No-one seriously doubts this, and if you accept this to be true, then I’m afraid ‘left wing intellectuals’/Red Dems do matter in all of this.

    How many Red Dems Labour can attract will decide if EM is Prime Minister in 9 months time. These are voters who, collectively, are far less likely to read the right-wing press, and are more likely than most to hold a favourable view of EM (or at the very least, are not stupid enough to vote against their principles because someone looks bad eating a sandwich).

    Until these fundamental issues and the evidence from polling is assimilated and addressed, the amusing narrative around Essex Men and Worcester Women is meaningless.

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  31. Guymonde

    I think DM understands the need to have influential friends and associates, something that politicians have been aware of for forever and a day.

    I think that EM reasoned that whatever stance he took over Leveson etc.. it’s not going to make RM back him anyway.

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  32. chrislane1945

    I think Labour would be doing better than it is doing if David Miliband had become leader.

    Well they certainly wouldn’t be able to attack him for having a Marxist father who hated Britain. And of course no one has ever taken an embarrassing picture of David Miliband.

    If anyone needs any lessons in pointing out how quickly the media can turn on a favourite, they need to remember how quickly Menzies Campbell changed from being the wise safe pair of hands who was clearly the best person to take over from the unreliable Charles Kennedy. As soon as he actually became Lib Dem leader he was a doddery old man, about to die at any minute, who clearly wasn’t up to the job of running a political Party.

    Now part of this was the usual build-em-up-and-knock-em-down which the Press love to apply to any celebrity, providing it doesn’t trigger a complete revolt from their readers. And some the Lobby clearly had a plan to get their chum Clegg as leader, so an interim figure was needed for a couple of years so Clegg could be long enough in the Commons to be credible.

    But the main thing that was going on was that the Lib Dems are a Party that the vast majority of media don’t support and therefore they will nearly all attack whoever is leading it, magnifying their faults and inventing new ones. And the same thing will apply to whomever leads the Labour Party.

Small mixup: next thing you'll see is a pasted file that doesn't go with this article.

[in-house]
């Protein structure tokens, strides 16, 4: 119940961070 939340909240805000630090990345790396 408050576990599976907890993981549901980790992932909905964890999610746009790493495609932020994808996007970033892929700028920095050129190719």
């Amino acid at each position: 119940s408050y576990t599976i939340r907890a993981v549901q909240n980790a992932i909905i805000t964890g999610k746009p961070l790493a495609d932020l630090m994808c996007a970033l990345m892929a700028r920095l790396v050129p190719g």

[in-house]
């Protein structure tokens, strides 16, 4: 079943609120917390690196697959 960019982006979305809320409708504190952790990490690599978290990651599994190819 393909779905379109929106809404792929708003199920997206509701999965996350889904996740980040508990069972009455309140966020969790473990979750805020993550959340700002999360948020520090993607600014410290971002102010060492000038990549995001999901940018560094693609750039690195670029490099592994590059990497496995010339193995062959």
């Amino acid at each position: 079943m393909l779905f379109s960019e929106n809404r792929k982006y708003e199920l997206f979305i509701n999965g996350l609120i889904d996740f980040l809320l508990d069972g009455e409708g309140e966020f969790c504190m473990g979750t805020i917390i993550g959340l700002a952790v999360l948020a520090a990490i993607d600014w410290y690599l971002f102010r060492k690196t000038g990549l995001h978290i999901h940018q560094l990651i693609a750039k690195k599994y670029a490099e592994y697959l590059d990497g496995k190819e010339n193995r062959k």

Pressman and his cronies would no doubt be doing many of the same attacks against David Miliband. They may particularly dislike Ed because of his failure to suck up to them in the same way that Blair did, but in the end they already have a PM they either want or will put up with. Those who somehow think that they would do any different if David was in charge are deluding themselves.

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  33. @Shevii
    The YG “Not Lib Lab or Con ID” voters have been an interest of mine for some time and I’ve occasionally raised the subject over the last year or so, including a rather long post explaining how to work ot the “missing column” a couple of weeks ago. I think we need to remember them but a caveat is needed.

    They are about 25% of the respondents, but they have a very high DKWNV rate – 50% apx the last time I worked it out. Some of those Don’t Knows will make up their minds and vote but it would be reasonable to assume that overall they are less likely to do so than the LibLabCon IDs. They are a smaller group in the election than they are in the YG poll.

    Nevertheless they will make a difference. Post omnishambles Labour was doing well in this group. The picture now is more like the national figure.

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  34. @CHRIS LANE 1945
    Hi Chris, I am not widely known for my respect or love for Labour politicians, however, I am in total agreement about Ernest Bevin. A terrific foreign secretary in very difficult times and a free born Englishman who knew what was right. I have often said on this board, he must turn in his grave very regularly.

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  35. With 50.83% of first round vote, Jamieson elected